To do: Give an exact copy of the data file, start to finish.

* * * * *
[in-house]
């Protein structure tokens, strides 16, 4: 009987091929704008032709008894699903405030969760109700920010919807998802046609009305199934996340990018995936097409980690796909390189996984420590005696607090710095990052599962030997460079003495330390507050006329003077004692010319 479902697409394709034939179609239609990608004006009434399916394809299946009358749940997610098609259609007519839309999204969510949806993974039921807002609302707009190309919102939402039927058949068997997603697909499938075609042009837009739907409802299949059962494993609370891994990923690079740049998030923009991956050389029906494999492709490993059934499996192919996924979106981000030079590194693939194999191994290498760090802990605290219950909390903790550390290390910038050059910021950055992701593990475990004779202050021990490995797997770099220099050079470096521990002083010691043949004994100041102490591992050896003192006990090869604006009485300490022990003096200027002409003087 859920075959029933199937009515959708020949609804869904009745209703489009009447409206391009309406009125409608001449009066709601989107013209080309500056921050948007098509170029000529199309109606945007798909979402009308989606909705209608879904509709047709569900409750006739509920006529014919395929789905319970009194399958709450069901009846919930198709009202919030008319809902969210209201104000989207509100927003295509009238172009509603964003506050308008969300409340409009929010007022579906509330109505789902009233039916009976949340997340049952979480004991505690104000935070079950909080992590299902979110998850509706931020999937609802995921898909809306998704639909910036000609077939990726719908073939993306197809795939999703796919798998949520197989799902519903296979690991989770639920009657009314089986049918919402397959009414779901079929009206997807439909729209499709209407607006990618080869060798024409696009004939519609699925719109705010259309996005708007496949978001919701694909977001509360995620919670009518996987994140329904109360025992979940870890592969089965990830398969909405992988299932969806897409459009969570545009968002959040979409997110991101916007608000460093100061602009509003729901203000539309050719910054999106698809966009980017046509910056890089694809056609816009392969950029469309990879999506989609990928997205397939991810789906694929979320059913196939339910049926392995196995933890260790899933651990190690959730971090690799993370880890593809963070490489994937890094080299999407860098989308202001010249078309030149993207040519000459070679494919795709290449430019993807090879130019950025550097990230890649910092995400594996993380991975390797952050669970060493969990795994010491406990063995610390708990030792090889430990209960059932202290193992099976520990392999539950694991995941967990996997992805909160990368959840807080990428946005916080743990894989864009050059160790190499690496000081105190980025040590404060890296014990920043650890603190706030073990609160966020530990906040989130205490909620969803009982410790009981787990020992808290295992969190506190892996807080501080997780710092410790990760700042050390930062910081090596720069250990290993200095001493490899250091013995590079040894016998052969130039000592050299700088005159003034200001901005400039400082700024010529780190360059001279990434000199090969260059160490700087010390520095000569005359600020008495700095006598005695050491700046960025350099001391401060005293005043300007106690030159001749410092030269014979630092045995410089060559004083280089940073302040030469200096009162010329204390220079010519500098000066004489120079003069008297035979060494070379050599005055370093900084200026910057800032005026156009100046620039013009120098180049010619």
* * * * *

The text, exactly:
[in-house]
């Protein structure tokens, strides 16, 4: 009987091929704008032709008894699903405030969760109700920010919807998802046609009305199934996340990018995936097409980690796909390189996984420590005696607090710095990052599962030997460079003495330390507050006329003077004692010319 479902697409394709034939179609239609990608004006009434399916394809299946009358749940997610098609259609007519839309999204969510949806993974039921807002609302707009190309919102939402039927058949068997997603697909499938075609042009837009739907409802299949059962494993609370891994990923690079740049998030923009991956050389029906494999492709490993059934499996192919996924979106981000030079590194693939194999191994290498760090802990605290219950909390903790550390290390910038050059910021950055992701593990475990004779202050021990490995797997770099220099050079470096521990002083010691043949004994100041102490591992050896003192006990090869604006009485300490022990003096200027002409003087 859920075959029933199937009515959708020949609804869904009745209703489009009447409206391009309406009125409608001449009066709601989107013209080309500056921050948007098509170029000529199309109606945007798909979402009308989606909705209608879904509709047709569900409750006739509920006529014919395929789905319970009194399958709450069901009846919930198709009202919030008319809902969210209201104000989207509100927003295509009238172009509603964003506050308008969300409340409009929010007022579906509330109505789902009233039916009976949340997340049952979480004991505690104000935070079950909080992590299902979110998850509706931020999937609802995921898909809306998704639909910036000609077939990726719908073939993306197809795939999703796919798998949520197989799902519903296979690991989770639920009657009314089986049918919402397959009414779901079929009206997807439909729209499709209407607006990618080869060798024409696009004939519609699925719109705010259309996005708007496949978001919701694909977001509360995620919670009518996987994140329904109360025992979940870890592969089965990830398969909405992988299932969806897409459009969570545009968002959040979409997110991101916007608000460093100061602009509003729901203000539309050719910054999106698809966009980017046509910056890089694809056609816009392969950029469309990879999506989609990928997205397939991810789906694929979320059913196939339910049926392995196995933890260790899933651990190690959730971090690799993370880890593809963070490489994937890094080299999407860098989308202001010249078309030149993207040519000459070679494919795709290449430019993807090879130019950025550097990230890649910092995400594996993380991975390797952050669970060493969990795994010491406990063995610390708990030792090889430990209960059932202290193992099976520990392999539950694991995941967990996997992805909160990368959840807080990428946005916080743990894989864009050059160790190499690496000081105190980025040590404060890296014990920043650890603190706030073990609160966020530990906040989130205490909620969803009982410790009981787990020992808290295992969190506190892996807080501080997780710092410790990760700042050390930062910081090596720069250990290993200095001493490899250091013995590079040894016998052969130039000592050299700088005159003034200001901005400039400082700024010529780190360059001279990434000199090969260059160490700087010390520095000569005359600020008495700095006598005695050491700046960025350099001391401060005293005043300007106690030159001749410092030269014979630092045995410089060559004083280089940073302040030469200096009162010329204390220079010519500098000066004489120079003069008297035979060494070379050599005055370093900084200026910057800032005026156009100046620039013009120098180049010619």